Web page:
According to a press release from the City of Dubuque, due to blizzard conditions, the city has established warming centers for Today, December 22nd, and Tomorrow, Friday, December 23rd.

Credit: City of Dubuque
Credit: City of Dubuque

Locations are as follows:

  • Carnegie-Stout Public Library, 360 W. 11th Street; Thursday, 9am to 7pm, and Friday, 9am to 5pm

  • Multicultural Family Center, 1157 Central Avenue; Thursday, 9am to 6pm

  • Salvation Army, 1099 Iowa Street; Thursday and Friday, 9am to 4pm

Remember, to protect your health when temperatures are extremely low and winds are high, dress in layers. An Inner Layer with fabrics or materials that will hold more body heat and don’t absorb moisture. Wool, silk, or polypropylene will hold more body heat than cotton. An Insulating Layer may also be necessary. Things like long underwear add an insulation layer which will help you retain heat by trapping air closer to your body. Natural fibers, like wool, goose down, or a fleece work best. Finally, an outer layer should always be worn when braving the frigid air. This outermost layer helps protect you from wind, rain, and snow. It should be tightly woven, and preferably water and wind resistant, to reduce loss of body heat. Puffier jackets keep you even warmer by creating air space between your body and the frigid outside air.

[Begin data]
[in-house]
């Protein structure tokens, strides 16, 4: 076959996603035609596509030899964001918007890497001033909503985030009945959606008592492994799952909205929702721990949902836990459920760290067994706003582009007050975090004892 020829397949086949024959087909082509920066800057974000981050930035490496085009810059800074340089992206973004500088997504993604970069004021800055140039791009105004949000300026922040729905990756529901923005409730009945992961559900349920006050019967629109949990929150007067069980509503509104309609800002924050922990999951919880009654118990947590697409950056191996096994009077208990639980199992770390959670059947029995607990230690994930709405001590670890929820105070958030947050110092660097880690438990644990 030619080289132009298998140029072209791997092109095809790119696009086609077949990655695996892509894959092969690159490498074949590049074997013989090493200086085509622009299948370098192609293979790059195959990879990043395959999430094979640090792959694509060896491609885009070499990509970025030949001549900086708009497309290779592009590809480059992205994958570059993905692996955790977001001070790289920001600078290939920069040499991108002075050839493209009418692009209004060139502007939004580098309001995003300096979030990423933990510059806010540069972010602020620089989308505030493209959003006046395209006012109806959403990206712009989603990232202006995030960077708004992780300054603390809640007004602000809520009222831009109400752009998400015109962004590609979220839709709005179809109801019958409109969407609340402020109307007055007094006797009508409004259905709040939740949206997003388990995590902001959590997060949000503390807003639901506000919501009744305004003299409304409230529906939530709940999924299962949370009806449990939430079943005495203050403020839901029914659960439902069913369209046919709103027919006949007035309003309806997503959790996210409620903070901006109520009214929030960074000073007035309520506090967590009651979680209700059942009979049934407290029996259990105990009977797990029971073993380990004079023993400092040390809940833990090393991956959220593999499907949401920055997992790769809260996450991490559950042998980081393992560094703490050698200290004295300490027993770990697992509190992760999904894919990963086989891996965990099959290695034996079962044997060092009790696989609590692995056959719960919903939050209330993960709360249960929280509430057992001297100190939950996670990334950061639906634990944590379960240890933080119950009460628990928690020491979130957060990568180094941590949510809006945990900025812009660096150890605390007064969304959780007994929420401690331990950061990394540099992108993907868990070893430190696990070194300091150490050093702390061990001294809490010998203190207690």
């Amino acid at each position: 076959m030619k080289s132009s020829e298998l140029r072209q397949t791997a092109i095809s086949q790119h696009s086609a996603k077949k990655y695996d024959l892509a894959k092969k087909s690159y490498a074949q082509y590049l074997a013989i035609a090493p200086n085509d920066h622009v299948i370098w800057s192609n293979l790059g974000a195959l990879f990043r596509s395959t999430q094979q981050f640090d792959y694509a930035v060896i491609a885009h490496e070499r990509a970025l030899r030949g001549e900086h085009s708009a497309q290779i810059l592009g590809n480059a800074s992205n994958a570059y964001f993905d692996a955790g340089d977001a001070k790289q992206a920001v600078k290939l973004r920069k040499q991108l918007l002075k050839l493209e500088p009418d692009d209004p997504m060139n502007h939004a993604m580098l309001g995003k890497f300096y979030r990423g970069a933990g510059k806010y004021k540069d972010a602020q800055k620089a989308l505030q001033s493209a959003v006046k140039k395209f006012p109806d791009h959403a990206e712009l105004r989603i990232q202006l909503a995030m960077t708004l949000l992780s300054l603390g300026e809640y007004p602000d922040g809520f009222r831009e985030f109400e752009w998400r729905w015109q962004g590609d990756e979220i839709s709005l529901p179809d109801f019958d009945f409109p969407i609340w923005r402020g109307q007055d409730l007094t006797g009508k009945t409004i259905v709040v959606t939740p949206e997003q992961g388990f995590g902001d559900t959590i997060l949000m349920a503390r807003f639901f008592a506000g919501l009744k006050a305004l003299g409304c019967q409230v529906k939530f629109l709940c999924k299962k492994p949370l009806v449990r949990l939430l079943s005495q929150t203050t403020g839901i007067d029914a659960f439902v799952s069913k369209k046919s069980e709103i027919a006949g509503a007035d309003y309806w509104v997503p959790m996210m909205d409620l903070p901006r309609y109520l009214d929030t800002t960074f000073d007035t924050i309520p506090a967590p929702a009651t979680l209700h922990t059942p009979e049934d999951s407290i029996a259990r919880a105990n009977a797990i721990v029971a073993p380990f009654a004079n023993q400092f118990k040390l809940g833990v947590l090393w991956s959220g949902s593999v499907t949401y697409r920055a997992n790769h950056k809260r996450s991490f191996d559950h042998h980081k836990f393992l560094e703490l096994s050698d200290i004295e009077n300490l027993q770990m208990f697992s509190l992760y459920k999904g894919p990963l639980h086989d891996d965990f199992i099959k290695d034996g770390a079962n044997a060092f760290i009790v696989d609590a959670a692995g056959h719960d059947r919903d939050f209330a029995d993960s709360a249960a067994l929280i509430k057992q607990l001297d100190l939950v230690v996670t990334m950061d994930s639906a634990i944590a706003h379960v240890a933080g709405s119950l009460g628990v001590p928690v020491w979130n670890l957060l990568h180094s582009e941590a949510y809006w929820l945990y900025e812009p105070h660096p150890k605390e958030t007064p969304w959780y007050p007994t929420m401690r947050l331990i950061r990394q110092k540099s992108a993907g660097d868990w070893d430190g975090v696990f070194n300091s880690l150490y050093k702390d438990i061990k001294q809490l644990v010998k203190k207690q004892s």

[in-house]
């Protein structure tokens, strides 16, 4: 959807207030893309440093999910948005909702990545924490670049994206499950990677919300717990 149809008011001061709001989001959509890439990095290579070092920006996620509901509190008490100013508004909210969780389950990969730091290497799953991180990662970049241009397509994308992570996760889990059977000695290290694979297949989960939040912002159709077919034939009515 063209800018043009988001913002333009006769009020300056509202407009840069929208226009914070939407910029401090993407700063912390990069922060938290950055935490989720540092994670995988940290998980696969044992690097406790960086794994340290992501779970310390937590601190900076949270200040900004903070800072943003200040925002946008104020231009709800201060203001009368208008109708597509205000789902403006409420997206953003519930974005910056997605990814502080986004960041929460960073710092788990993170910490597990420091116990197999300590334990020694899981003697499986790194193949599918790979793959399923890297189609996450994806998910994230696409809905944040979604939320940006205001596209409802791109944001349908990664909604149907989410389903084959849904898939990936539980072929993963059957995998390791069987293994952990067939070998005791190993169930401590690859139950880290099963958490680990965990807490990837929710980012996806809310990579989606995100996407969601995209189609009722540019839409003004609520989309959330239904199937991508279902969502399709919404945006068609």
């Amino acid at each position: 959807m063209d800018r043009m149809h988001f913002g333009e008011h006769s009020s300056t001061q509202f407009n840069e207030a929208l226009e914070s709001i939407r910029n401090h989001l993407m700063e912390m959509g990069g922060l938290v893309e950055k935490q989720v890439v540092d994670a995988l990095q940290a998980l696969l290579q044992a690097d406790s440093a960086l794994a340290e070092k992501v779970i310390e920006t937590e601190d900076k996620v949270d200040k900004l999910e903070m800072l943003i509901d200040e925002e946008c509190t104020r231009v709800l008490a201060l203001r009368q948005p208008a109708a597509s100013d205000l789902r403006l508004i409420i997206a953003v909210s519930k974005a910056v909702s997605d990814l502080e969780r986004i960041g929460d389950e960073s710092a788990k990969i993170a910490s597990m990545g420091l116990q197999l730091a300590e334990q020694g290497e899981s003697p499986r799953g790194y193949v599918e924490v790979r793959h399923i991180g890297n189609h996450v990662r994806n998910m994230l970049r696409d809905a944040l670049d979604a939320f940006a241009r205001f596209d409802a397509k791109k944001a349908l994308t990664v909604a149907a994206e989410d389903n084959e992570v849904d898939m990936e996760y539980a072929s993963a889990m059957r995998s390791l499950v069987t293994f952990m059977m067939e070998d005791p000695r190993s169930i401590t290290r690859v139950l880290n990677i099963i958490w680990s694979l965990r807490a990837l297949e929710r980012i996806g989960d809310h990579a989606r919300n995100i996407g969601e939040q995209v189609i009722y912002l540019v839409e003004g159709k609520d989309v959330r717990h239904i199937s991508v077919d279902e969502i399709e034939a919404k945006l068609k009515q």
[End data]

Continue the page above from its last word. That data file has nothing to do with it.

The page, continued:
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Additional Tips:

  • Stay dry—wet clothing chills the body quickly.
  • Excessive sweating will cause your body to lose more heat, so remove extra layers of clothing whenever you feel too warm.
  • Avoid getting gasoline or alcohol on your skin while de-icing and fueling your car or using a snow blower. Getting these materials on your skin will cause your body to lose a lot more heat.
  • Do not ignore shivering—it’s an important first sign that your body is losing heat.
  • Constant shivering is a sign that it is time to go inside.
  • If you have asthma, breathing in cold, dry air can trigger an asthma attack.
  • NEVER leave people or pets alone in a closed vehicle.

For additional excessive cold information and resources, visit

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